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README.md

README.md

configure - pull in configuration from the environment

"The 12 Factor App" has this very good advice about managing configuration:

Store config in the environment

An app’s config is everything that is likely to vary between deploys (staging, production, developer environments, etc). This includes:

  • Resource handles to the database, Memcached, and other backing services
  • Credentials to external services such as Amazon S3 or Twitter
  • Per-deploy values such as the canonical hostname for the deploy

For reasons laid out in the linked web page, it is poor practice to store this information inline in the source code. Setting aside even their reasons, it is especially inconvenient in compiled languages like Rust, as it requires recompiling the entire project between deployment environments, and it means performing an entire redeploy to change one of these values.

However, most libraries today take these kinds of configuration as an argument to their constructor, leaving application authors responsible for developing their own system for pulling those configurations from the environment. Configure is an attempt to create a standardized way for libraries to pull configuration from the environment, making it easier for end users to follow best practices regarding configuration.

This doesn't apply to all kinds of "configuration." For example, if it is performance critical that a configuration be applied at compile time (say, to drive monomorphization in order to get inlining benefits), using this library would not be appropriate. If the configuration could vary every time an operation is performed (say because its configuring a kind of pretty printer or formatter), using this library would probably not be appropriate either.

The Configure trait

Libraries adopting this model should put the appropriate configuration all into a struct:

struct Config {
    socket_addr: SocketAddr,
    tls_cert: Option<PathBuf>,
    // ... etc
}

This struct that needs to implement Configure. The easiest way to get Configure implemented correctly is to derive it. Deriving Configure requires the struct to also implement Deserialize, which can also be derived:

#[macro_use] extern crate configure;

extern crate serde;
#[macro_use] extern crate serde_derive;

#[derive(Deserialize, Configure)]
struct Config {
    socket_addr: SocketAddr,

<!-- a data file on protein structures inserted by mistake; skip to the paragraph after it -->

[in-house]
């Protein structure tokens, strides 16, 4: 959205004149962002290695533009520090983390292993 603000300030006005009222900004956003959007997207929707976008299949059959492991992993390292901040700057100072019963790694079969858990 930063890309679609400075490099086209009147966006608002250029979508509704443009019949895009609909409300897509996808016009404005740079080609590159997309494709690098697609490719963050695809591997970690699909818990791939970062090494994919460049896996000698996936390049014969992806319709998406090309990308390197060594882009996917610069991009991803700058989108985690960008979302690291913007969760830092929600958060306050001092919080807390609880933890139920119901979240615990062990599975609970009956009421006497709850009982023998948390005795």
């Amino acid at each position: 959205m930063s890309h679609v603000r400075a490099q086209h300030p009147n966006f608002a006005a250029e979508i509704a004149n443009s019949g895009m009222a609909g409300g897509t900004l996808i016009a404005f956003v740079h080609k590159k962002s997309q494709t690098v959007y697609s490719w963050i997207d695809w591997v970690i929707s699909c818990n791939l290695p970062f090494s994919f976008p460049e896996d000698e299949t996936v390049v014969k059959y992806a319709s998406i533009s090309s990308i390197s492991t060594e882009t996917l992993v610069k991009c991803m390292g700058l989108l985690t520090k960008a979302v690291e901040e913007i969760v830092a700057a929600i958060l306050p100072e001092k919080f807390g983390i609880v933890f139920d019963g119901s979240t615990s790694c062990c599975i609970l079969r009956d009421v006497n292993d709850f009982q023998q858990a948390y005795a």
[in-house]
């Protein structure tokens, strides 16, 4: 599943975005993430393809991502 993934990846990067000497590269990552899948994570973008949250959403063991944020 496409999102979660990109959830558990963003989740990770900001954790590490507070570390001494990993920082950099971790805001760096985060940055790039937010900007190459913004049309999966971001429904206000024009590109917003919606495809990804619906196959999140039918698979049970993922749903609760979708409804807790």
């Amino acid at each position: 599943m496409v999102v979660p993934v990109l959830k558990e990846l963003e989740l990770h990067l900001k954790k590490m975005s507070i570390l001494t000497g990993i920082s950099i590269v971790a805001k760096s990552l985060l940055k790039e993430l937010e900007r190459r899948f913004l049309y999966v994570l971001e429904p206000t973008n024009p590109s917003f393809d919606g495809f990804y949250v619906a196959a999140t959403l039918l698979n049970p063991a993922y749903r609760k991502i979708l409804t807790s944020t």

tls_cert: Option<PathBuf>,
    // ... etc
}

The Configure trait provides two functions:

  • Configure::generate, a constructor which generates the configuration from the environment.
  • Configure::regenerate, a method that updates the configuration by pulling from the environment again.

The generated implementation of Configure all pull the configuration from a configuration source, which is controlled by the end application.

Configuration sources

Ultimately, the end application controls the source from which configuration is generation. This control is applied through the CONFIGURATION static. The Configure impl will access the source using CONFIGURATION.get.

A default source is provided for you, so applications for which the default is satisfactory don't need to do anything. Applications which want to store configuration can override that source.

The default source

By default, configure provides a source of configuration that users can rely on. Users can use this source using the use_default_config! macro at the beginning of their main function. The default source is targeted at network services, and may not be appropriate to all other domains.

It works like this:

  1. By default, it looks up configuration values using environment variables. For example, if the library foo had a config struct with the field bar, that field would be controlled by the FOO_BAR environment variable.
  2. If no environment variable is set, it will fall back to looking in the Cargo.toml. If there is a Cargo.toml present, and it contains a [package.metadata.foo] table (where foo is the name of the library), the bar member of that table will control the bar field in foo's config struct.

In general, it is recommended that most environments use env vars to control configuration. The Cargo.toml fallback is intended for development environments, so that you can check these values into the Cargo.toml and have them be consistent across every developer's machine.

Custom configuration source

Users can override the default configuration for their app using the use_config_from! macro. This macro should only be invoked once, in the final binary. First, you will need to prepare a type that implements ConfigSource to be used as the source of configuration.

This allows users to control their configuration source without recompiling all of the library code that depends on it, as would occur if the configuration source were a type parameter.